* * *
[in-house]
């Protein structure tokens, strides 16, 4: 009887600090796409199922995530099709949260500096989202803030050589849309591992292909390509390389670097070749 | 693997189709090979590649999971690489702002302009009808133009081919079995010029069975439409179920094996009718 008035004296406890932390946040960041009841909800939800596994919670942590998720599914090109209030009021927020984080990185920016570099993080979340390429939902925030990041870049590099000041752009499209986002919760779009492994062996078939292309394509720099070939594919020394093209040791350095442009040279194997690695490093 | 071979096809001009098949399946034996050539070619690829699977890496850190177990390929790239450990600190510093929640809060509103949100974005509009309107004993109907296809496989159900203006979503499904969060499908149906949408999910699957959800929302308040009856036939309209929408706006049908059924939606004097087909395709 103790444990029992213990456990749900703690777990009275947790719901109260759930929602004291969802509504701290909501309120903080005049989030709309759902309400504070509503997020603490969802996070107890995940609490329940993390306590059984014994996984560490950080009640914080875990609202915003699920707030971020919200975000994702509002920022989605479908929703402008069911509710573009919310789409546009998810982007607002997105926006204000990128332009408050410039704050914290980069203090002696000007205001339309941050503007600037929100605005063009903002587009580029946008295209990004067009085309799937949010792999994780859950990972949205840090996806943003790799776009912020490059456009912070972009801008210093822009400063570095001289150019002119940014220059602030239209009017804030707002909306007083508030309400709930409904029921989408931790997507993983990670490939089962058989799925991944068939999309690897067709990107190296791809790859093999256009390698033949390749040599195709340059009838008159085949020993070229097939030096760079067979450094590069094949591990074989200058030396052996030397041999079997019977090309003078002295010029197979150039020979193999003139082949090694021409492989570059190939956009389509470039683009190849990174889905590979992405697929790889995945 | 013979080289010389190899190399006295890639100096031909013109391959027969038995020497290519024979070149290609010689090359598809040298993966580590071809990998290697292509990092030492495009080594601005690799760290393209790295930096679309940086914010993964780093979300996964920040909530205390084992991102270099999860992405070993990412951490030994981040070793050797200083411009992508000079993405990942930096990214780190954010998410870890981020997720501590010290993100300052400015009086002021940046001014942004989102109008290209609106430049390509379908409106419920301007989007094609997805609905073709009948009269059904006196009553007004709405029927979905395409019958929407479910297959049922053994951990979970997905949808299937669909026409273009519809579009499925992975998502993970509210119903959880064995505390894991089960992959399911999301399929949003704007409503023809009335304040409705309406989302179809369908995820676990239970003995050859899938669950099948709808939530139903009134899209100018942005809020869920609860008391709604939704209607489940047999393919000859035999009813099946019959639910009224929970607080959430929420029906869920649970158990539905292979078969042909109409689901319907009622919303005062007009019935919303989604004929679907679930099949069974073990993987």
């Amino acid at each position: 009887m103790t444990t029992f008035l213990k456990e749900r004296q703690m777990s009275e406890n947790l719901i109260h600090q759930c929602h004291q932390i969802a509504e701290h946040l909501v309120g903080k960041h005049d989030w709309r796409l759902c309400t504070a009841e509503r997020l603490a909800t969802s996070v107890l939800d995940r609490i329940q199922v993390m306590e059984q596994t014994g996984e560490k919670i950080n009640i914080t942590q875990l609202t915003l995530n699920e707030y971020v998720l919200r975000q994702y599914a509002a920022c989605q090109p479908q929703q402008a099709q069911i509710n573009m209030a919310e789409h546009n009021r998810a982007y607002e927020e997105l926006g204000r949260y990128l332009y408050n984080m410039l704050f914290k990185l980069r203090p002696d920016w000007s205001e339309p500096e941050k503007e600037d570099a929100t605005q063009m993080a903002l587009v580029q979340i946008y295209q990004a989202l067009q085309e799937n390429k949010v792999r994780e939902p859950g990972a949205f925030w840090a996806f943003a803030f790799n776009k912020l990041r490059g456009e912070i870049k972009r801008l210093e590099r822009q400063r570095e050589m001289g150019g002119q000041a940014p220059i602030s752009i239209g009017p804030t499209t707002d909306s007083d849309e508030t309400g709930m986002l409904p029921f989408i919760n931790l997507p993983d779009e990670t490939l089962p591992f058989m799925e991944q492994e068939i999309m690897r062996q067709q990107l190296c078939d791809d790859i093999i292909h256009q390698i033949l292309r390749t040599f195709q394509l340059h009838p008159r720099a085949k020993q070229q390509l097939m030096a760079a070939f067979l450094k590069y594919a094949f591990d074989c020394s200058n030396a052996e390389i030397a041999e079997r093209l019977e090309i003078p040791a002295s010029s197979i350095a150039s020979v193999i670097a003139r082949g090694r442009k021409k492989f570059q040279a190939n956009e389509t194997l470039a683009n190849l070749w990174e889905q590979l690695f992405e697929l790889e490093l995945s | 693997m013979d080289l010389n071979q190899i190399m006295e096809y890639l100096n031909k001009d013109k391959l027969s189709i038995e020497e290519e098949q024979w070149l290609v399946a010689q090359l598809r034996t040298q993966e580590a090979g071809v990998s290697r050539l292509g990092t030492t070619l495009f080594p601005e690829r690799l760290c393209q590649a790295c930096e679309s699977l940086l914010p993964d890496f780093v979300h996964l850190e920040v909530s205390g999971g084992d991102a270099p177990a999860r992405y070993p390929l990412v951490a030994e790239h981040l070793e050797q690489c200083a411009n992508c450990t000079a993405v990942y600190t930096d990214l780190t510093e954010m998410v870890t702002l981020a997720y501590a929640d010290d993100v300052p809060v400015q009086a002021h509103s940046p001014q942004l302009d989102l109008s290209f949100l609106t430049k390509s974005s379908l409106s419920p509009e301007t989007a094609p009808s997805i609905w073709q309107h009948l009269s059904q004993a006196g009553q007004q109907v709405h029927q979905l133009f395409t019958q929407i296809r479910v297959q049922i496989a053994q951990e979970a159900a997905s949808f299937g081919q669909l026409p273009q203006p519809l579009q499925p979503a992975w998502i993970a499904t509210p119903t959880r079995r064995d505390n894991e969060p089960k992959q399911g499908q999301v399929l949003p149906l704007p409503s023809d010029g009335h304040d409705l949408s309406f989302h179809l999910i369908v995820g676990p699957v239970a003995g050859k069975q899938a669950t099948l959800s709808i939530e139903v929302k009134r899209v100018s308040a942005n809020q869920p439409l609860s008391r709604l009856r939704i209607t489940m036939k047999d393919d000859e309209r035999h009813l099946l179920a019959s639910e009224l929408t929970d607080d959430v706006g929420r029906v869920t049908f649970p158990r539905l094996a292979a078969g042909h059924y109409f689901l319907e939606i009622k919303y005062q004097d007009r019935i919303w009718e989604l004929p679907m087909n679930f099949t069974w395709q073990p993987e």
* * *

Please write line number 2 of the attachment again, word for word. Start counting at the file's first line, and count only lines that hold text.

């Protein structure tokens, strides 16, 4: 009887600090796409199922995530099709949260500096989202803030050589849309591992292909390509390389670097070749 | 693997189709090979590649999971690489702002302009009808133009081919079995010029069975439409179920094996009718 008035004296406890932390946040960041009841909800939800596994919670942590998720599914090109209030009021927020984080990185920016570099993080979340390429939902925030990041870049590099000041752009499209986002919760779009492994062996078939292309394509720099070939594919020394093209040791350095442009040279194997690695490093 | 071979096809001009098949399946034996050539070619690829699977890496850190177990390929790239450990600190510093929640809060509103949100974005509009309107004993109907296809496989159900203006979503499904969060499908149906949408999910699957959800929302308040009856036939309209929408706006049908059924939606004097087909395709 103790444990029992213990456990749900703690777990009275947790719901109260759930929602004291969802509504701290909501309120903080005049989030709309759902309400504070509503997020603490969802996070107890995940609490329940993390306590059984014994996984560490950080009640914080875990609202915003699920707030971020919200975000994702509002920022989605479908929703402008069911509710573009919310789409546009998810982007607002997105926006204000990128332009408050410039704050914290980069203090002696000007205001339309941050503007600037929100605005063009903002587009580029946008295209990004067009085309799937949010792999994780859950990972949205840090996806943003790799776009912020490059456009912070972009801008210093822009400063570095001289150019002119940014220059602030239209009017804030707002909306007083508030309400709930409904029921989408931790997507993983990670490939089962058989799925991944068939999309690897067709990107190296791809790859093999256009390698033949390749040599195709340059009838008159085949020993070229097939030096760079067979450094590069094949591990074989200058030396052996030397041999079997019977090309003078002295010029197979150039020979193999003139082949090694021409492989570059190939956009389509470039683009190849990174889905590979992405697929790889995945 | 013979080289010389190899190399006295890639100096031909013109391959027969038995020497290519024979070149290609010689090359598809040298993966580590071809990998290697292509990092030492495009080594601005690799760290393209790295930096679309940086914010993964780093979300996964920040909530205390084992991102270099999860992405070993990412951490030994981040070793050797200083411009992508000079993405990942930096990214780190954010998410870890981020997720501590010290993100300052400015009086002021940046001014942004989102109008290209609106430049390509379908409106419920301007989007094609997805609905073709009948009269059904006196009553007004709405029927979905395409019958929407479910297959049922053994951990979970997905949808299937669909026409273009519809579009499925992975998502993970509210119903959880064995505390894991089960992959399911999301399929949003704007409503023809009335304040409705309406989302179809369908995820676990239970003995050859899938669950099948709808939530139903009134899209100018942005809020869920609860008391709604939704209607489940047999393919000859035999009813099946019959639910009224929970607080959430929420029906869920649970158990539905292979078969042909109409689901319907009622919303005062007009019935919303989604004929679907679930099949069974073990993987």